This week, try to be a quitter for a day
There was a time in Calvert County when tobacco was king. The leaf was a pillar of the local economy, and although most of the tobacco produced locally wound up in Europe, plenty of folks here got and kept the habit of smoking. That led to a not-so-pleasant tradition: cancer.
Maryland began in 2001 a 10-year program to buy out tobacco farmers. One of the buyout’s stated goals was helping farmers transition into other crops. That has been marginally successful, but the state also pumped money into anti-smoking programs. That push toward prevention has continued, even though the buyout ended six years ago.
All over America, fewer people are smoking than in decades past, when advertising on TV and in magazines once made lighting up seem sophisticated and cool, even healthy. But according to the American Cancer Society, about 42 million Americans still smoke cigarettes — and tobacco use remains the single largest preventable cause of disease and premature death in the United States. In Calvert, about one in five adults and teens use tobacco on a regular basis, the health department reports. Not as much as in bygone days, but still cause for concern.
To raise awareness of that, tomorrow, the third Thursday in November, is the Great American Smokeout. The cancer society uses this day to challenge smokers. Give it up for a day, they say, and maybe you can quit for good.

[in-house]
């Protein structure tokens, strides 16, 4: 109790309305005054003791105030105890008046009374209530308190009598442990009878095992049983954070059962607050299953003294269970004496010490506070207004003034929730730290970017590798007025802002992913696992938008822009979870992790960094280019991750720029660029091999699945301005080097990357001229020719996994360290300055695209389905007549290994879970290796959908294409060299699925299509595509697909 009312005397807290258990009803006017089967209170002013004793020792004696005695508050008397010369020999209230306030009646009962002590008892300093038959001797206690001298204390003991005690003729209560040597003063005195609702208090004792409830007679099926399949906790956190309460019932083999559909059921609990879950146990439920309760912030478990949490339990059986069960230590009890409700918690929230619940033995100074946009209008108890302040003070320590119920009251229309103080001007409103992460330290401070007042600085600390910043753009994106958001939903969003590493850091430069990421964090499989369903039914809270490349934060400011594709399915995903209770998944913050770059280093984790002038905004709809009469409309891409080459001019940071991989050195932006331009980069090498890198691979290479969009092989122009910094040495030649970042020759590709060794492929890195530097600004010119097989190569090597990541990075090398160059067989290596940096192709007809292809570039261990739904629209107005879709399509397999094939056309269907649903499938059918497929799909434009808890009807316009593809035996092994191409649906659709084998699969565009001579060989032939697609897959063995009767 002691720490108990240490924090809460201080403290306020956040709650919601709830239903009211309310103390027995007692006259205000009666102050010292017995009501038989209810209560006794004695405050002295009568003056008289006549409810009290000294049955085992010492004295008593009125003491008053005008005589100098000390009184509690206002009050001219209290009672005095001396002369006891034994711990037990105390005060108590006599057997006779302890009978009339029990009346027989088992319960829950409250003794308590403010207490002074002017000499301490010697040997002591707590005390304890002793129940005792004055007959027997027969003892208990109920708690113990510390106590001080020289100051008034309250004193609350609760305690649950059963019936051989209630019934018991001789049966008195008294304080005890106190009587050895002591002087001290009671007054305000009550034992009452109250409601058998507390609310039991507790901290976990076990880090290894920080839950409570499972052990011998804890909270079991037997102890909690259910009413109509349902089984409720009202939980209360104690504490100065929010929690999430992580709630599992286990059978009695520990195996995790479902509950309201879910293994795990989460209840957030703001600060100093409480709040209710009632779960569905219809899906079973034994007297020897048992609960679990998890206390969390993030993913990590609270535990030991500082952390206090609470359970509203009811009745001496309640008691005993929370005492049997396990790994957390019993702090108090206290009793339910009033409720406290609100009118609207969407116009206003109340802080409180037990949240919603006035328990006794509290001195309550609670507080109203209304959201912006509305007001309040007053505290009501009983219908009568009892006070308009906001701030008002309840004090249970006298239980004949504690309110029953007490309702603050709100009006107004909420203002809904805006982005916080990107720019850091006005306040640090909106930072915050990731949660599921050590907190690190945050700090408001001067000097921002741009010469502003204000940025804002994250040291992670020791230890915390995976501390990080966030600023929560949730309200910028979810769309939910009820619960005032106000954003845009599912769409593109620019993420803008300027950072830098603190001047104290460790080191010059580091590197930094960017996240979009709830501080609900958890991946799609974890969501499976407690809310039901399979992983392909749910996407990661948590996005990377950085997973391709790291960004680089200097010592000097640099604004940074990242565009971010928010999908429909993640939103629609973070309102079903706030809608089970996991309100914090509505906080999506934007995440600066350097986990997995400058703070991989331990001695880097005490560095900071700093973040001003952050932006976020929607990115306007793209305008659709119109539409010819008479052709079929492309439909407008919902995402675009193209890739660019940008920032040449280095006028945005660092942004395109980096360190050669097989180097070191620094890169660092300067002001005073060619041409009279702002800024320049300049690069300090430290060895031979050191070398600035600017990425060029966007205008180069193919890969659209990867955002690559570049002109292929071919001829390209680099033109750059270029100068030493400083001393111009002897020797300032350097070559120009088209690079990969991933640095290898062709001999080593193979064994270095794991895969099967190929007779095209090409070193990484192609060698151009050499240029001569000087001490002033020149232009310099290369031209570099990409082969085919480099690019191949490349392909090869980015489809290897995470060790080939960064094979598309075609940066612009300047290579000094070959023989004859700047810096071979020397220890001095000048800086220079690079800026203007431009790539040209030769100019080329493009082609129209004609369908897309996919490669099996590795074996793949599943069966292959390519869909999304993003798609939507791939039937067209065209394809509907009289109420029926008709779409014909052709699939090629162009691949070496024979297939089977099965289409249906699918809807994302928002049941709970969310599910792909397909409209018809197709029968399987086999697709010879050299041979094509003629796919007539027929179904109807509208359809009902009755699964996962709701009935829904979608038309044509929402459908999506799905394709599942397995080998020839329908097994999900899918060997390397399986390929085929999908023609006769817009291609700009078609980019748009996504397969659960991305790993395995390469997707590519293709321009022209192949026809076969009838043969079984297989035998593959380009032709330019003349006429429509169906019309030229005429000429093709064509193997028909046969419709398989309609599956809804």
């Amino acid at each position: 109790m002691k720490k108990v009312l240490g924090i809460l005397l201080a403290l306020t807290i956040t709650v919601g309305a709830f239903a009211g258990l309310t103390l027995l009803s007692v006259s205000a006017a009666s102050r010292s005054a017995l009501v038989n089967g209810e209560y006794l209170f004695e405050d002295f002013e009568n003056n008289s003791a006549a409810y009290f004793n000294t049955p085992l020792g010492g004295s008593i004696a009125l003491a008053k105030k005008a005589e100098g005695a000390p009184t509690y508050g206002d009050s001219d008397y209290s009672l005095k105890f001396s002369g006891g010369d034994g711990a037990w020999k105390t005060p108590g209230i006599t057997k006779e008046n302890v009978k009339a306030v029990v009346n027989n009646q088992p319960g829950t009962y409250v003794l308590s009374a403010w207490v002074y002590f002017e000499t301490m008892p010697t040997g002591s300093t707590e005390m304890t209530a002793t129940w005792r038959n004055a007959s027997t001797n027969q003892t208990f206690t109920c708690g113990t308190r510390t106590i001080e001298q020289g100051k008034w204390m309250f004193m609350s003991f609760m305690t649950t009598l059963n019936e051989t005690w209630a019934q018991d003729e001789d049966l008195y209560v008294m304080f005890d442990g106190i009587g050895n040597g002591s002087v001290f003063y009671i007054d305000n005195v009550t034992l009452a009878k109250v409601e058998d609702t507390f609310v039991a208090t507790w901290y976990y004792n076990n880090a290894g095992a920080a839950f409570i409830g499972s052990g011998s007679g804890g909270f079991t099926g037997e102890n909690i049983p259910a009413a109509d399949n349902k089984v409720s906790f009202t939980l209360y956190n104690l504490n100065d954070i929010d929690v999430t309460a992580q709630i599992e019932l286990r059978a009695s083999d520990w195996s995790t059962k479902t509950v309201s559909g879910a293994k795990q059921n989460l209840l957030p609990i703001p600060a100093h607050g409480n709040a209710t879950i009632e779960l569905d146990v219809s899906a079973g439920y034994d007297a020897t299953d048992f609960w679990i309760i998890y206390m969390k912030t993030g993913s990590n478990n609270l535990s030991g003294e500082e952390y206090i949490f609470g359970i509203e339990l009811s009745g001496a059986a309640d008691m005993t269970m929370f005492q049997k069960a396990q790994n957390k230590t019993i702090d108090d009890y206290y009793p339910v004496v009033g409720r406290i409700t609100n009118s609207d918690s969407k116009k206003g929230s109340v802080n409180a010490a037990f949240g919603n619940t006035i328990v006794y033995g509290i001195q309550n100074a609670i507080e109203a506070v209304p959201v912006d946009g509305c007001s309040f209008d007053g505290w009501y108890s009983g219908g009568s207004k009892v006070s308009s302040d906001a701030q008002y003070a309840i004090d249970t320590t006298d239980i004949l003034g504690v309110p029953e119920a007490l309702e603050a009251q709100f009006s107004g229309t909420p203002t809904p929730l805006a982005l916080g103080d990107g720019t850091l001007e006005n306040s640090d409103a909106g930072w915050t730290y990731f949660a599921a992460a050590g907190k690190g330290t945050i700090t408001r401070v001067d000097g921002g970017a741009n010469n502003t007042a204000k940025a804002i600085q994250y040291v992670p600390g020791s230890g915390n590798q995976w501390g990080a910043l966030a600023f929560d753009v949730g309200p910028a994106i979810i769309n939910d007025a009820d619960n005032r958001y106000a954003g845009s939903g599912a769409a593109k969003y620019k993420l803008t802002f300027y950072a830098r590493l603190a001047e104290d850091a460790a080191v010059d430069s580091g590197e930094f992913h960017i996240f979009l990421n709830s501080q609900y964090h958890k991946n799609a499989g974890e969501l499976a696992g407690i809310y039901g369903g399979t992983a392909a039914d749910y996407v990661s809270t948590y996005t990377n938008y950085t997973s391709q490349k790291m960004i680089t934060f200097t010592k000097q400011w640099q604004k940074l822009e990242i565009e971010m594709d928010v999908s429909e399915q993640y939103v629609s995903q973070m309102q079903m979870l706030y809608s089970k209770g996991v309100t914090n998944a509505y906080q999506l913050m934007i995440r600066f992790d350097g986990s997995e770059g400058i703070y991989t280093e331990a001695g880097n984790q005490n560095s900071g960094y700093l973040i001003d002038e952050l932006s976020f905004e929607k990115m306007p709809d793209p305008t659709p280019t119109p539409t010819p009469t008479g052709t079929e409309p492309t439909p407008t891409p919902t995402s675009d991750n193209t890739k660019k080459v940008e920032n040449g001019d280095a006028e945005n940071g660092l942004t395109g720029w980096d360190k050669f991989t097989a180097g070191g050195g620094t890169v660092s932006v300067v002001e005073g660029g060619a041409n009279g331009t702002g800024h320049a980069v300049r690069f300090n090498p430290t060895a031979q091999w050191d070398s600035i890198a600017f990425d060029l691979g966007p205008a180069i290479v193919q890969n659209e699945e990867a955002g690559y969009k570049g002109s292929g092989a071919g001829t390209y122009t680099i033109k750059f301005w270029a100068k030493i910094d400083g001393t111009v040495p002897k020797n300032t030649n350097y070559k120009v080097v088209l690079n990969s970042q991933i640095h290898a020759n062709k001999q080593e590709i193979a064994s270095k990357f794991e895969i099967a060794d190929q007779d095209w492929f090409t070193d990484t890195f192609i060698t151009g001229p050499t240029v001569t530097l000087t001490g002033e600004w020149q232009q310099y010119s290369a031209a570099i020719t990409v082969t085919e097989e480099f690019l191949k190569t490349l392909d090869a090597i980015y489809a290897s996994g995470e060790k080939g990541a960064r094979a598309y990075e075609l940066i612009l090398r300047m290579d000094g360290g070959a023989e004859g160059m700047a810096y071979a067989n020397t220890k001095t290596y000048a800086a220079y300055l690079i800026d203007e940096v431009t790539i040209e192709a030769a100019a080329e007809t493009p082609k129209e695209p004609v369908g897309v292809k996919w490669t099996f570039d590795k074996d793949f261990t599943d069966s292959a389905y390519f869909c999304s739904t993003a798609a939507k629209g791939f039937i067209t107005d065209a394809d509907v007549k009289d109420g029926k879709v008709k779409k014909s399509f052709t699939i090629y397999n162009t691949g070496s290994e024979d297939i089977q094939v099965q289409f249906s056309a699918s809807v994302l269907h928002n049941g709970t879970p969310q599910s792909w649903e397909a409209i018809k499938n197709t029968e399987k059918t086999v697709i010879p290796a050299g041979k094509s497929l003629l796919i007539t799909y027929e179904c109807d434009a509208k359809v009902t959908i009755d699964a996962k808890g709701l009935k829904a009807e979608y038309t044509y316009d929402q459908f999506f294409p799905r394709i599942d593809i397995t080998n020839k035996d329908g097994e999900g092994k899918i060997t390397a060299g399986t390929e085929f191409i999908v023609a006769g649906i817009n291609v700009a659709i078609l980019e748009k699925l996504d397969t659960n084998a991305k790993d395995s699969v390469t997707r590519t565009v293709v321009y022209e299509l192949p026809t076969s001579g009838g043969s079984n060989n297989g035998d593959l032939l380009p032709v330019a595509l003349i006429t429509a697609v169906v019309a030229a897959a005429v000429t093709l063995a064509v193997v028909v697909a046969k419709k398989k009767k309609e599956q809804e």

The Calvert health department makes plenty of resources and information available. A free smoking cessation program is offered. Call 410-535-5400, ext. 359, or go to www.calverthealth.org for more information.
At the state level, Maryland offers a free Tobacco Quitline at 1-800-QUITNOW, available 24 hours a day, seven days per week, to support anyone who would like to quit tobacco. They’re there to talk you down before you light up. And there’s a free text messaging program called Smokefree-TXT that gives encouragement, advice and tips to be become smoke-free and healthier. Sign up at smokefree.gov/smokefreetxt.
According to the Centers for Disease Control and Prevention, tobacco use in the United States causes about 443,000 deaths each year — or nearly one in every five deaths in this country. Smokers die an average of 13 years sooner than their nonsmoking counterparts, according to the CDC.
And the benefits of quitting begin almost immediately, rippling into other healthy milestones, the CDC says. Just 20 minutes after your last cigarette, your heart rate and blood pressure drop. Within 12 hours, the bloodstream’s carbon monoxide level dips into the normal range. After three months, circulation and lung function improve. Breathing is easier and smoker’s cough abates after nine months, the CDC says.
After a smoke-free year, the risk of coronary trouble is cut in half. After five years, the risk of cancer of the mouth, throat, esophagus and bladder are reduced by half. After 10 years, the chance of lung cancer has been cut in half.
Finally, if a smoker remains an ex-smoker for 15 years, the risk of coronary disease is the same as that of a person who never smoked.
But of course, quitting smoking is hard. It’s a chemical addiction to nicotine, and like making any other lifestyle change, is not to be taken lightly. And everyone behind the Great American Smokeout knows that. It’s all designed to inform and help, not to judge or preach. And they have seen many smokers succeed and advance to a healthier life.
So tomorrow, be a quitter for a day. Maybe it’s a habit that will stick.